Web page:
Tuesday 28 October 2014

Ebola kills, OK?

A couple of days ago, the WHO announced that the 10,000th case of Ebola had been logged in West Africa. The eipcentre is . . . geography 101 . . . Guinea-SierraLeone-Liberia [L]. The same week a recently returned American health volunteer returned to JFK, and took the subway to his New York apartment and hung out with his pals and then felt queasy and ran a fever and was diagnosed as case 10,001.  US authorities (NJ, NY) have now announced a 21 day quarantine for all such returning volunteers which may put a stop to the gallop of volunteerism among the competent health-care professionals. Hey lads, it could be worse: quarantine comes to us from medieval Italian quaranta giorni: the forty days that the Venetian authorities required incoming ships to wait in harbour before they were allowed intercourse (yer yer, not just that sort of intercourse) with the people ashore. Combatting epidemics is hard work and you/we have to put up with some inconvenience or risk losing half our Irish and Ukrainian children to Ebola.

On Newstalk-FM, here in Ireland, they give a regular slot to an American right-wing mouth called Michael Graham "he's a bit of an eejit but I enjoy listening to him".  Early last week he was commenting on the case of one of the Ebola-infected Texan nurses and expressing amazement that the nurse's dog was being kept in quarantine in her home while she was fighting for her life in intensive care.  With the insightful insensitivity that Graham is known for he asked "Why don't they just shoot the dog?".  The previous day, the Ebola-expert spokesperson for our own Health Service Executive HSE, was saying that current policy is to try to identify contacts of any Ebola victims that might turn up in Ireland - always ensuring the privacy of the already identified cases. Pardon? I would think that containing an epidemic of a virus that has a +50% mortality rate would trump niceties about telling the neighbours. Over the weekend, US nurse Kaci Hickok returned from working through Médecins Sans Frontières with Ebola patients in Sierra Leone.  Instead of being greeted with open arms and a brass band, she was confined to her own home in New Jersey under the new quarantine regulations. Her lawyer is talking about constitutional rights and civil liberties. Me, I think that, until we get scientific consensus on the transmission profiles of this virus, we should act on the precautionary principle.  It's only 3 weeks. Actually, given that this is not the first Ebola outbreak (just the worst), I'm reasonably confident that Science knows how Ebola is transmitted (direct contact with bodily fluids). I'm less confident that medicos will reliably follow their own protocols: 3 bloops already in the US in as many weeks. That's an error rate about as great as the Space Shuttle program (113 flights; 600 'seats'; 14 deaths = 2%)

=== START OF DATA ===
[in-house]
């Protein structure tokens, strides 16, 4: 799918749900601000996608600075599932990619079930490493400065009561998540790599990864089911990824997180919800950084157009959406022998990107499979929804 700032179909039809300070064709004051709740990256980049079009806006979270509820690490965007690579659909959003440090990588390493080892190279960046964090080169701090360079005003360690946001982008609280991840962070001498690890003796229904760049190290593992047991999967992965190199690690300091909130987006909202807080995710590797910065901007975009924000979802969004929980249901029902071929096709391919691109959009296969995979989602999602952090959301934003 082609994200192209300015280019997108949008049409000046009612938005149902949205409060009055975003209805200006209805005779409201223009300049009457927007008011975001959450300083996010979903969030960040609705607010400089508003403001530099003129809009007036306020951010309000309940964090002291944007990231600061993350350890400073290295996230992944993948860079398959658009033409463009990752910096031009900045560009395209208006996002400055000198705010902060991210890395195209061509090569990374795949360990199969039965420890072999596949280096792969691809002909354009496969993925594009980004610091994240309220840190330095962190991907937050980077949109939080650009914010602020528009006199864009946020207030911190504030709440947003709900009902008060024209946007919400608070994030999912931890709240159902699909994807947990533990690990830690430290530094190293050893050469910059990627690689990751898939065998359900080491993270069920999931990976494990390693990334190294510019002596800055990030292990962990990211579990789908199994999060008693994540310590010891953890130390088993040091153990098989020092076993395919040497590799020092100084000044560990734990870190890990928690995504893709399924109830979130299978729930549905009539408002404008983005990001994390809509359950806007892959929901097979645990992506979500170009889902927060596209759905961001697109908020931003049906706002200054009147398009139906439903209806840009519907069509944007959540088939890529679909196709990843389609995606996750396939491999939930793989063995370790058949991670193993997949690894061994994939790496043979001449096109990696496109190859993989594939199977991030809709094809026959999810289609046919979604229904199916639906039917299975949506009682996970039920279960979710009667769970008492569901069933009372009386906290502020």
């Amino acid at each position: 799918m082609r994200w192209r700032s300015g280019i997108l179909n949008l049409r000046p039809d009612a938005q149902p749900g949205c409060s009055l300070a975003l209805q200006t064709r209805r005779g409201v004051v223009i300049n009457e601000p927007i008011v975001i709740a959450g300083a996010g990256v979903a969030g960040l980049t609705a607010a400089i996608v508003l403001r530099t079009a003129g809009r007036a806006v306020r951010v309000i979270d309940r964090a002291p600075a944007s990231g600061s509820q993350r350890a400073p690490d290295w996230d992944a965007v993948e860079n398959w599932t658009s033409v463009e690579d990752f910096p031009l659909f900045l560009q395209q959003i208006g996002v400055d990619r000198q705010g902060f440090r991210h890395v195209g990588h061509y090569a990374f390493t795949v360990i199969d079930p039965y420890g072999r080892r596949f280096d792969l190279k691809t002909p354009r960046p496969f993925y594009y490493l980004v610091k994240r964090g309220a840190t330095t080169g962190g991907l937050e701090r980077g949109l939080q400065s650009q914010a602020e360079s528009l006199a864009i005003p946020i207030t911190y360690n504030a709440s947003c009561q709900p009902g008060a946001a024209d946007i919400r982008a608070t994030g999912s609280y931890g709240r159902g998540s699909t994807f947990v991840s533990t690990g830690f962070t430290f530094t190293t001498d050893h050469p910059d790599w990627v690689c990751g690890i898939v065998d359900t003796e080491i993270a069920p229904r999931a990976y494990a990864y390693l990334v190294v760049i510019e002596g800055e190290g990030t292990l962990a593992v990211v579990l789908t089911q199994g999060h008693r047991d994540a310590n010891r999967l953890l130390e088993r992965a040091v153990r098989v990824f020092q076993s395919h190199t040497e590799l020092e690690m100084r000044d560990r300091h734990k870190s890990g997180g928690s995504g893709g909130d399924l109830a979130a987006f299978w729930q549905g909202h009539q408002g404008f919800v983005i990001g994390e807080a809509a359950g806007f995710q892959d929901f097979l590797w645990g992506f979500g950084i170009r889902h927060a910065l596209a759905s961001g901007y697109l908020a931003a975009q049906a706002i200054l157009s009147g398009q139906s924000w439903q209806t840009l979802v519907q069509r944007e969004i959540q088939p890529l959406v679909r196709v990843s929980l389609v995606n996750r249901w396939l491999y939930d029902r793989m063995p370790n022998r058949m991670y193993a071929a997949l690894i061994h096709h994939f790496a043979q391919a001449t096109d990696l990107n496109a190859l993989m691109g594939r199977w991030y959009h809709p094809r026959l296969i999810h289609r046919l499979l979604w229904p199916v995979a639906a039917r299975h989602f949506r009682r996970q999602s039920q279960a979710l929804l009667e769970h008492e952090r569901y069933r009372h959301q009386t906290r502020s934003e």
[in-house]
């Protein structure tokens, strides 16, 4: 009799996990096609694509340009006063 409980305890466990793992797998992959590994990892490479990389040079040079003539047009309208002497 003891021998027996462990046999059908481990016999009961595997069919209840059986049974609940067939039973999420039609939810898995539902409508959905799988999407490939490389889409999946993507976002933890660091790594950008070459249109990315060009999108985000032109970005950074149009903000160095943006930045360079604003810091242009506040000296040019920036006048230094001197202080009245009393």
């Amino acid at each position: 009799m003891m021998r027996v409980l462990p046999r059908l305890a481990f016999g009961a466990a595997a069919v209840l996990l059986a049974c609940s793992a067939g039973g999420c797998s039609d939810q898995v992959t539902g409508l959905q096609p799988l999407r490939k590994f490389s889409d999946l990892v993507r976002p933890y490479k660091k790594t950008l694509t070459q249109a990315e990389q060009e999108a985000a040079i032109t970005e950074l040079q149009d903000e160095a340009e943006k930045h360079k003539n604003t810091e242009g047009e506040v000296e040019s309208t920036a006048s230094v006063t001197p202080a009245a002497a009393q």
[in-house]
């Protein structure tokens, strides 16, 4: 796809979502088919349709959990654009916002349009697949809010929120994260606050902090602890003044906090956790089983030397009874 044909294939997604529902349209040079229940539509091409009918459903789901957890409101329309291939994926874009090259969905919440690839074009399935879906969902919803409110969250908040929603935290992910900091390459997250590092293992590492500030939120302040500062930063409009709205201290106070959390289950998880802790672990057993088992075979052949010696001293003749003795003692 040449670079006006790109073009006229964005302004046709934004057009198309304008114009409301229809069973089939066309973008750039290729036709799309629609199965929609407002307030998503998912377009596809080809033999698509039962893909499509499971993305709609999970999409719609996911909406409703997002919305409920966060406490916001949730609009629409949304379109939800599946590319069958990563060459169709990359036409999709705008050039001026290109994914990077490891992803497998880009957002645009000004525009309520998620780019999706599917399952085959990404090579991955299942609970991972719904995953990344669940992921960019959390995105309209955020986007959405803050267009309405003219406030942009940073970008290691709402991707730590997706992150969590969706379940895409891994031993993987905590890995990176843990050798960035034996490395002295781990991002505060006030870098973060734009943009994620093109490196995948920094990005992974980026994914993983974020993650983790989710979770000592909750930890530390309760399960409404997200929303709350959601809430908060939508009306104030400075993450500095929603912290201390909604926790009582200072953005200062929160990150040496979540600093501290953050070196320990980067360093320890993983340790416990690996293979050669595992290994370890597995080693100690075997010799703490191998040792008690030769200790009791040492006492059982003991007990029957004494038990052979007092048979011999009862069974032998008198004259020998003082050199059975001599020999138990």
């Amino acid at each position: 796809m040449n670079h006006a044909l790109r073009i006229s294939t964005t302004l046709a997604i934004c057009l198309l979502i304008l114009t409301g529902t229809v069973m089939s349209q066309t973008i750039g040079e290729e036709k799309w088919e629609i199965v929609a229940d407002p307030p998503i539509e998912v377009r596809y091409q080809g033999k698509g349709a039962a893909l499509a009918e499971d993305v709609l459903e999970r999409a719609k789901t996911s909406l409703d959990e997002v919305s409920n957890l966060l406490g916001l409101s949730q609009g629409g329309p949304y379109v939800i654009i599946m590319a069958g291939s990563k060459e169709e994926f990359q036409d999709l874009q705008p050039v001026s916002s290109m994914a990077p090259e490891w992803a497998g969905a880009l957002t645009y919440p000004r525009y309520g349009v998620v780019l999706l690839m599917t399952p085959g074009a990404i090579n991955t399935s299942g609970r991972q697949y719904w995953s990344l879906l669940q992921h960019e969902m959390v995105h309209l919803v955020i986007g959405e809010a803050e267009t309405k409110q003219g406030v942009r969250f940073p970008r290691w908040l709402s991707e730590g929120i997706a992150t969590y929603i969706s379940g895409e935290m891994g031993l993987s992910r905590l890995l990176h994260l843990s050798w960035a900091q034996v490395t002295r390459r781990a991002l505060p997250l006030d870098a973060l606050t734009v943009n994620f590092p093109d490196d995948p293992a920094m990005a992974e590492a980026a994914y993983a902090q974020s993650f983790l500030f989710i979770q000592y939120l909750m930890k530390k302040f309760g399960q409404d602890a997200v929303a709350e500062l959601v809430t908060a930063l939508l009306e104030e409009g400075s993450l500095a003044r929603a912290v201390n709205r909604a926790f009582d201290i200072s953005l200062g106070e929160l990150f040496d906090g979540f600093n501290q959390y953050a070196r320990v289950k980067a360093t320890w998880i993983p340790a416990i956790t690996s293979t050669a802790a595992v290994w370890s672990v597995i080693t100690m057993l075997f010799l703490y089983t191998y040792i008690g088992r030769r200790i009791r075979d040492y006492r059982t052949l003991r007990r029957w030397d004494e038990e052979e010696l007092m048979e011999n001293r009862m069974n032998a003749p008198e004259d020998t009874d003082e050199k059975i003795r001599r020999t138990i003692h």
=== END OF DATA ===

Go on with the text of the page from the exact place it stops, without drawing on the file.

I was talking over some the issues with my three Nigerian students at the institute during a slack time in class. The Nigerian government is claiming that after six early cases, their country is now Ebola-free. I expressed some skepticism about this because, I suggested, there are a helluva lot of Nigerians, some of whom live hugger-mugger in dense marginal-quality housing, and people in suits will lose face if they cannot/do not control the out-break. The Irish BTSB Blood Transfusion Service Board is chronically short of blood donors but refuses contributions from people who lived in the UK in the 1980s. That is because a bunch of cases of variant-CJD (mad-cow disease) were diagnosed in beef-eating citizens of Britain during those years. We've met Kuru a variant of this disease before. The cause of the outbreak of the disease in cattle was the practice of  feeding ground cow-hooves and bone-meal to cows as protein supplement. The cause of the species jump is unknown and it was rare. But in France, say, the same feeding practice was carried out and/or British beef was imported and consumed, but the French have seen NO cases of vCJD and so blood donations are welcome from French people living now in Ireland. I put it to you that in both France and Nigeria absence of evidence may not be evidence of absence but absence of a willingness to look under the carpet. I've indicated that the decision-making process and standard operating procedures SOPs in the Irish BTSB have been a little suspect w.r.t., say, HIV.  It transpires that they don't want blood from anyone who hails from sub-Saharan Africa.

Ali Maow Maalin [R with pocks] died last Summer in Somalia still tirelessly working in the Somalian health-care system. He succumbed to malaria while pushing forward a polio vaccine programme in the district of South Somalia where he lived and worked. He might have died in 1977, when he became the last person to contract smallpox 'in the wild'. A huge effort was required to contain that one case in a comparatively delimited and isolated region on the coast of East Africa. It's going to be tougher now that the Ebola cat is well out of the bag. Last June Maalin got a fever and carried on working "I don't think he went for medical service early enough. He was so busy in the field, so focused on monitoring the campaign." By the time he was admitted to hospital it was too late for him.  Piffling about at the edges of the Ebola epidemic will be just a waste of time and money . . . and lives.

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